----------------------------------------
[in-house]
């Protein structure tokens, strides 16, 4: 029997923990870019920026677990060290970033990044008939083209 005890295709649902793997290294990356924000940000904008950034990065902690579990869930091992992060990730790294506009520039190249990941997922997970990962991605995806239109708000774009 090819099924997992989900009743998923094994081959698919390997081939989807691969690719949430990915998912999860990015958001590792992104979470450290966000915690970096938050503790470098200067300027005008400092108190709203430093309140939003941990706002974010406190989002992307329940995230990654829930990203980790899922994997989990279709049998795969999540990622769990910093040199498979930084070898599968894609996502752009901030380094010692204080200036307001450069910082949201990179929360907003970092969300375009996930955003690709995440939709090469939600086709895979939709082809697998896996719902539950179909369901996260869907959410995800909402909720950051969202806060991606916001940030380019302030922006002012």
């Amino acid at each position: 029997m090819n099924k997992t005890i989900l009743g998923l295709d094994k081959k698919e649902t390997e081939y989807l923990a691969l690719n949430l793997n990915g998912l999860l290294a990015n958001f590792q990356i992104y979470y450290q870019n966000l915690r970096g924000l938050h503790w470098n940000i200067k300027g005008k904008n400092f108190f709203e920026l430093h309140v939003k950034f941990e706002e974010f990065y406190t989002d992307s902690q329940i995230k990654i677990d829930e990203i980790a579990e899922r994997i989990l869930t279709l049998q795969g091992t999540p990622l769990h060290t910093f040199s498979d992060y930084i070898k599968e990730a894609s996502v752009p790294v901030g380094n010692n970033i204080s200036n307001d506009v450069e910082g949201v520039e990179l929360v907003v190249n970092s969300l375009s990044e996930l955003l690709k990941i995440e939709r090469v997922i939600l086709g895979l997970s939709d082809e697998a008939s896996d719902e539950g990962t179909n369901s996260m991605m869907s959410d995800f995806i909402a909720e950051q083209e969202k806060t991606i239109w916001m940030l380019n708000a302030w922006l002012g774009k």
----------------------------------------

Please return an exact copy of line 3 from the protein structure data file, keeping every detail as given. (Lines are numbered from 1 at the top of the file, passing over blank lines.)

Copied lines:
């Amino acid at each position: 029997m090819n099924k997992t005890i989900l009743g998923l295709d094994k081959k698919e649902t390997e081939y989807l923990a691969l690719n949430l793997n990915g998912l999860l290294a990015n958001f590792q990356i992104y979470y450290q870019n966000l915690r970096g924000l938050h503790w470098n940000i200067k300027g005008k904008n400092f108190f709203e920026l430093h309140v939003k950034f941990e706002e974010f990065y406190t989002d992307s902690q329940i995230k990654i677990d829930e990203i980790a579990e899922r994997i989990l869930t279709l049998q795969g091992t999540p990622l769990h060290t910093f040199s498979d992060y930084i070898k599968e990730a894609s996502v752009p790294v901030g380094n010692n970033i204080s200036n307001d506009v450069e910082g949201v520039e990179l929360v907003v190249n970092s969300l375009s990044e996930l955003l690709k990941i995440e939709r090469v997922i939600l086709g895979l997970s939709d082809e697998a008939s896996d719902e539950g990962t179909n369901s996260m991605m869907s959410d995800f995806i909402a909720e950051q083209e969202k806060t991606i239109w916001m940030l380019n708000a302030w922006l002012g774009k």